...This was probably a game [Boston] had to win if they were to outlast the Yankees in this series. Martinez means far more to them, statistically and symbolically, than any Yankee pitcher means to New York. On Saturday, Martinez was greatly diminished in many eyes. In a sense, Don Zimmer, by charging Martinez, demythologized the Red Sox' ace. If a 72-year-old man isn't scared of him, who should be?

Assuming the scratch on Zimmer's nose doesn't require extensive hospitalization, is a septuagenarian coach eligible for the ALCS most valuable player award? If the Yankees go on to win, he might get my vote.

Peter Gammons adds his take as well:


Yankee players vilified Martinez. "Guys in their bullpen were telling our guys that they can't stand it that when he starts getting beat. He throws at guys and everyone else gets hurt," said one Yankees star. And there wasn't, as the Boston Herald's Tony Massarotti pointed out, much support for Pedro in his own clubhouse, save that he "kept us in the game."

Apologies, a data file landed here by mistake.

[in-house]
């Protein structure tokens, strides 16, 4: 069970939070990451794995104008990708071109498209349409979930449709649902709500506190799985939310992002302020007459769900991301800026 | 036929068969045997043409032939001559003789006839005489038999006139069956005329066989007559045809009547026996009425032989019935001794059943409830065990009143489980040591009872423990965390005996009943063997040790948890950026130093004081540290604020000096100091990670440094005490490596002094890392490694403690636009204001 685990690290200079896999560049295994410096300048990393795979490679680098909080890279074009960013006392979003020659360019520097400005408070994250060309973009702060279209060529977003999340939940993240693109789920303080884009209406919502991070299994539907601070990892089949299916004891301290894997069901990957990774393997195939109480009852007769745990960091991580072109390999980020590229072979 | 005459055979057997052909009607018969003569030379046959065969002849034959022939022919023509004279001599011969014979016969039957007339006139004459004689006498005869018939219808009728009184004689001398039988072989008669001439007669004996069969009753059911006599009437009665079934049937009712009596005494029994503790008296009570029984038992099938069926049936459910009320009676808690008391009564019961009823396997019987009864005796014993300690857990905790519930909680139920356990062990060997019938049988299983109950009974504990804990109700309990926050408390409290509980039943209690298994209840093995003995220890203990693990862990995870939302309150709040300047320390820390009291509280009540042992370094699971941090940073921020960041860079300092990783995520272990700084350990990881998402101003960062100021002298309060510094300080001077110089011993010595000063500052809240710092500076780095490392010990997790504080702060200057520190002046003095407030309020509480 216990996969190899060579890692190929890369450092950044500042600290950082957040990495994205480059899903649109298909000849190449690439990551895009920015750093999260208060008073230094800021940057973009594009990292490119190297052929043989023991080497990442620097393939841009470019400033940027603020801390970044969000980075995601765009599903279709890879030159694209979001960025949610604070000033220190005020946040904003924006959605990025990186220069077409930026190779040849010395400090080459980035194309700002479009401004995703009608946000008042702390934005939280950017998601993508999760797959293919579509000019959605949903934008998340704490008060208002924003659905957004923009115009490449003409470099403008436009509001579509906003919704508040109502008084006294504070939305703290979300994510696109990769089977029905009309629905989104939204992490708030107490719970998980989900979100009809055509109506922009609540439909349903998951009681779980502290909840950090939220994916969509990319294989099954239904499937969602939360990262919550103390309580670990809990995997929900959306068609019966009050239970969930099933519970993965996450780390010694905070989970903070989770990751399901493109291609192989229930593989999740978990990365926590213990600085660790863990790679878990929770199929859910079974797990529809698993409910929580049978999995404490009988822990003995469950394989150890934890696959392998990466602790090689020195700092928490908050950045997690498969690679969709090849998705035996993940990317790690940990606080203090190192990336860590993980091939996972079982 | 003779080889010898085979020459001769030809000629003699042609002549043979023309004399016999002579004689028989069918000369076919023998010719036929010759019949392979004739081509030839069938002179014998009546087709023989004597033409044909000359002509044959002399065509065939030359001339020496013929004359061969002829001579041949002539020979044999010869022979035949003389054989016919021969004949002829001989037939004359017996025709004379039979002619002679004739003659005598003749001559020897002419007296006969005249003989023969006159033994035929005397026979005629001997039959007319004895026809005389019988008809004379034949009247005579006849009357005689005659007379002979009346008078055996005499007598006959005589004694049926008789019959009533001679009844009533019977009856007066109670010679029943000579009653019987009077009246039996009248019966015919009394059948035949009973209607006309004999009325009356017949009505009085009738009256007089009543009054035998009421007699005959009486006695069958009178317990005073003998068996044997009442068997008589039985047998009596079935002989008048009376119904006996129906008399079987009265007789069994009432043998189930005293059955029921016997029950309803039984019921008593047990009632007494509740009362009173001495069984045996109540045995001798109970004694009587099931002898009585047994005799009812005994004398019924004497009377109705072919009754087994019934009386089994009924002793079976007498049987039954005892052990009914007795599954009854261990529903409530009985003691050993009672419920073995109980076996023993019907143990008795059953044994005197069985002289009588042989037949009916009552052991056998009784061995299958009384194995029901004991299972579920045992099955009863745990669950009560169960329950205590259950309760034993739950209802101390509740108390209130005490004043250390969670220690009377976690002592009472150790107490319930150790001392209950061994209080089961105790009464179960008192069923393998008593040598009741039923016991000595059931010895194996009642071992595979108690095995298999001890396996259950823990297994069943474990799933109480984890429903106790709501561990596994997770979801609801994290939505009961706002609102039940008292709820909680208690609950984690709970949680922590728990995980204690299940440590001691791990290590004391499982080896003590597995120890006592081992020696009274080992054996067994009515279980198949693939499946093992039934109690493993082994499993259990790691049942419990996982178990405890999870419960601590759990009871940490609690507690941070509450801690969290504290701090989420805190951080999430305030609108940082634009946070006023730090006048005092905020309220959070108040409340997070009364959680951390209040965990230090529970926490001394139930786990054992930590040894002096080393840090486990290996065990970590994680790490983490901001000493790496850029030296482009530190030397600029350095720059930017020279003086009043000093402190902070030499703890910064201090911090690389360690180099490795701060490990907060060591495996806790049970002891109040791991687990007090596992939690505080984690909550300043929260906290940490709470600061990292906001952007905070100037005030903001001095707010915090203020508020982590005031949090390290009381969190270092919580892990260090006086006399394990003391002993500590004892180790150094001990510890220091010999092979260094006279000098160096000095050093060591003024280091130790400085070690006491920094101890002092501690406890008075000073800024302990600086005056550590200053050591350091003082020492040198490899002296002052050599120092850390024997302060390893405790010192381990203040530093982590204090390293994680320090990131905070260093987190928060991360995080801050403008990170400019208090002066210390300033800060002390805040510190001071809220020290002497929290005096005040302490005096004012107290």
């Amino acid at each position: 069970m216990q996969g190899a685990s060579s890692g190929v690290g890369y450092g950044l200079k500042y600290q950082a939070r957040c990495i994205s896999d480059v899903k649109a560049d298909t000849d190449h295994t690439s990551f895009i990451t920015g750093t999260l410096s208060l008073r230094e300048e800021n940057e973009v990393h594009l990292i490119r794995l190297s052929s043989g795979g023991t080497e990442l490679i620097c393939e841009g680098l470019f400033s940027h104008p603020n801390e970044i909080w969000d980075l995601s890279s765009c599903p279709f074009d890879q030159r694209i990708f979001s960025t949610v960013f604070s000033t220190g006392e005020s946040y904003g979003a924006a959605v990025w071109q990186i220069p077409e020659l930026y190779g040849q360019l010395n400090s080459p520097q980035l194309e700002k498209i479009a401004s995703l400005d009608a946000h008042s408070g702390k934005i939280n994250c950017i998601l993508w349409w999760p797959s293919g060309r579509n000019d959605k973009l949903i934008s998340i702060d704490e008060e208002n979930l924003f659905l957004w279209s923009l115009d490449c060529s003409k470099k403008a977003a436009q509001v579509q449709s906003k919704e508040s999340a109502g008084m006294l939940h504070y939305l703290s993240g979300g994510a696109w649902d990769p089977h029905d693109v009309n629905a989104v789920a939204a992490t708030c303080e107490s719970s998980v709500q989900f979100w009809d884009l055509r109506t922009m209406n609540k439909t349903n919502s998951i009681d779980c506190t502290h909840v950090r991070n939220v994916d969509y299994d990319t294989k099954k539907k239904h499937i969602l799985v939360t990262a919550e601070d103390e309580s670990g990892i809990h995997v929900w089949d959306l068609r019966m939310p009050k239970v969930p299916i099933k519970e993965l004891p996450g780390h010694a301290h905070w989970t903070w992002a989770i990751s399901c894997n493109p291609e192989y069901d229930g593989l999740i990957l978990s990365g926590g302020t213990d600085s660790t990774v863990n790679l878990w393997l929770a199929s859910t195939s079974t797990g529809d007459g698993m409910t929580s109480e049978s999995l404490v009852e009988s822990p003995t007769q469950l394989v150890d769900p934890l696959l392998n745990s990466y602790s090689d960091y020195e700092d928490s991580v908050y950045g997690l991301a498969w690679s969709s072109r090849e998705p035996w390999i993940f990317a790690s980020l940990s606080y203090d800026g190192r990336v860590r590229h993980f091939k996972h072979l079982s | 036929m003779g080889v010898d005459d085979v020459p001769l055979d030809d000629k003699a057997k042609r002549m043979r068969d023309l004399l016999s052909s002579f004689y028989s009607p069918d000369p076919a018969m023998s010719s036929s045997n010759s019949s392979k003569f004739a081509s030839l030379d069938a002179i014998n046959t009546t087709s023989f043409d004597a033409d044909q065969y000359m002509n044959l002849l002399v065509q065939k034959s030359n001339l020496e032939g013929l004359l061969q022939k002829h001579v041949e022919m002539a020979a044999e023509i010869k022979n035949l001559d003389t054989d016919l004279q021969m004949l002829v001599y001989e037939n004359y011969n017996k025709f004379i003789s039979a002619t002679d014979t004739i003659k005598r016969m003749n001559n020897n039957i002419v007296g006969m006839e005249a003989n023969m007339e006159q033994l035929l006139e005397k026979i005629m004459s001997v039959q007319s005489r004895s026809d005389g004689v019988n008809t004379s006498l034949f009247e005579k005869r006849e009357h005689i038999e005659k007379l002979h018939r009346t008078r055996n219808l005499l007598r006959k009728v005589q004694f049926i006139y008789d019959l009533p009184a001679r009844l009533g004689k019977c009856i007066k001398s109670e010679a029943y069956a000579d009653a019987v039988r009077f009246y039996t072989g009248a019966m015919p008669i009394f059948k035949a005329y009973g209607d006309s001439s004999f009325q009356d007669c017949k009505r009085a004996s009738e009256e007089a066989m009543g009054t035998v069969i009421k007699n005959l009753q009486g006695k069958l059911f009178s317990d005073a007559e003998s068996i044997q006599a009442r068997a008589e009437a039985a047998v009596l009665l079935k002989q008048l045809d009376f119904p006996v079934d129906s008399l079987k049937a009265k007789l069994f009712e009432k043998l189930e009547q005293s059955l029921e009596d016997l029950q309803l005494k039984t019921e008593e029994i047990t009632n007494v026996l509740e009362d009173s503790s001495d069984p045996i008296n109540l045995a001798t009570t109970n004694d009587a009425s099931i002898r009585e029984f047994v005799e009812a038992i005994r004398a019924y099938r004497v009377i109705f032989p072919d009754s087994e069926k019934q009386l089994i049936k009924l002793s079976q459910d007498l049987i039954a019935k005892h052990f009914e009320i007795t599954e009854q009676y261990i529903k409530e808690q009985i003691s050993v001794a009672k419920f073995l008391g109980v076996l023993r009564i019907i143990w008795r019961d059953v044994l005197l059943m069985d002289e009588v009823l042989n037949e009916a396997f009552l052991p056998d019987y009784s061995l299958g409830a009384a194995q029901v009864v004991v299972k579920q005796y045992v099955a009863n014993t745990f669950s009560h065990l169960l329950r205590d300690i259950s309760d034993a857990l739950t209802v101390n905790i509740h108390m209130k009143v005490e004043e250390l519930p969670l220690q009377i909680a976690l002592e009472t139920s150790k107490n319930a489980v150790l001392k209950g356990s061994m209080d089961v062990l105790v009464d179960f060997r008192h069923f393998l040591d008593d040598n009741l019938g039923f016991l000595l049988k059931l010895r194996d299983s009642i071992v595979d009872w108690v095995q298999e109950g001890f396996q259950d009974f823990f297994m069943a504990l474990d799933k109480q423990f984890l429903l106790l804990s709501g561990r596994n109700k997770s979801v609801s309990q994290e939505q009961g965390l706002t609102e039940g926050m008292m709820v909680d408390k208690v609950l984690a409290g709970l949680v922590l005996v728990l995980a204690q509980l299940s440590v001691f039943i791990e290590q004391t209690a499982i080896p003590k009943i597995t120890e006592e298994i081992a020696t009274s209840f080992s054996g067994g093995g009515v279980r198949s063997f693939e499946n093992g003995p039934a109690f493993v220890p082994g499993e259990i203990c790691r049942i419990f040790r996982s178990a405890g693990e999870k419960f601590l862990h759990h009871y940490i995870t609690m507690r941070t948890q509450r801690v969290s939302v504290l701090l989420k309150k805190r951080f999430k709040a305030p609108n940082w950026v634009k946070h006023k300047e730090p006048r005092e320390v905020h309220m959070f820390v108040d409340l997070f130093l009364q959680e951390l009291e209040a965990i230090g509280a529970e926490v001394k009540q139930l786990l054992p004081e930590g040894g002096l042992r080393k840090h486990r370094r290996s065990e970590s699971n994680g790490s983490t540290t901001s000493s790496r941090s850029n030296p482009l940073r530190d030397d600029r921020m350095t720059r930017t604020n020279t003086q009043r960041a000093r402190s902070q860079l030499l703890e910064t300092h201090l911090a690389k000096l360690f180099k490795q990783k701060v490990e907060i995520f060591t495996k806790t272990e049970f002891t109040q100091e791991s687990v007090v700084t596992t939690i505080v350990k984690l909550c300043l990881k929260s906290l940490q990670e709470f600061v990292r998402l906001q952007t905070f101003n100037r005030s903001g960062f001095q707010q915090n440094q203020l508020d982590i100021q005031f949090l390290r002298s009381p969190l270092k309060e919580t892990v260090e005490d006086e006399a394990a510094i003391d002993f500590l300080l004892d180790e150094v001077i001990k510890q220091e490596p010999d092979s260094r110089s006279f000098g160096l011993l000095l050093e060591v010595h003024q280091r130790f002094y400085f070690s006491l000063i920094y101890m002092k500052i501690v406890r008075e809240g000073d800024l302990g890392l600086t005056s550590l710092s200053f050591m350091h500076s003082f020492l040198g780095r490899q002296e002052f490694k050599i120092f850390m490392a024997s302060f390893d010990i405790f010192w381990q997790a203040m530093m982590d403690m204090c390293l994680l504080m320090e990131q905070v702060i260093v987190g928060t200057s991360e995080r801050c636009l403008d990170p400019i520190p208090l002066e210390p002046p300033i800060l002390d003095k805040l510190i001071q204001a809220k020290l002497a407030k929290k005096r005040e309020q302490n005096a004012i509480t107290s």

...Martinez now faces the scourge of public scrutiny, and his legacy, not to mention his status in the town he has, as Clemens once did, owned.

The Yankees may be The Evil Empire, but two of the Sox greatest players—Martinez and Ramirez—came across as punks yesterday. I don't know how the majority of Sox fans feel, but Ed Cossette is taking this one to heart:


I went to bed last night feeling embarrassed to be a Red Sox fan. I awoke this morning and felt no different.

...As a Red Sox fan, I'm used to having my heart broken by loss. However, in all my years of watching Red Sox baseball, nothing prepared me for the deep hurt inflicted yesterday. While other games may have wounded my heart, this one blackened my soul.

Ed Kubosiak echoed Cossette's sentiment:


I'm embarrassed to be a Red Sox fan this morning. Hell, make that embarrassed to be a baseball fan.

I found it nearly impossible to cheer for the Sox yesterday after Pedro's head-hunting pitch that hit Karim Garcia in the back, and his finger pointing, both at the Yankee dugout and at his own head, seeming to indicate he would throw at somebody else's noggin if he had to.

Again, the Sox have been resourceful all year. They are not out of this yet. But they aren't the appealing underdogs they were a few weeks ago, not even in the eyes of their own fans.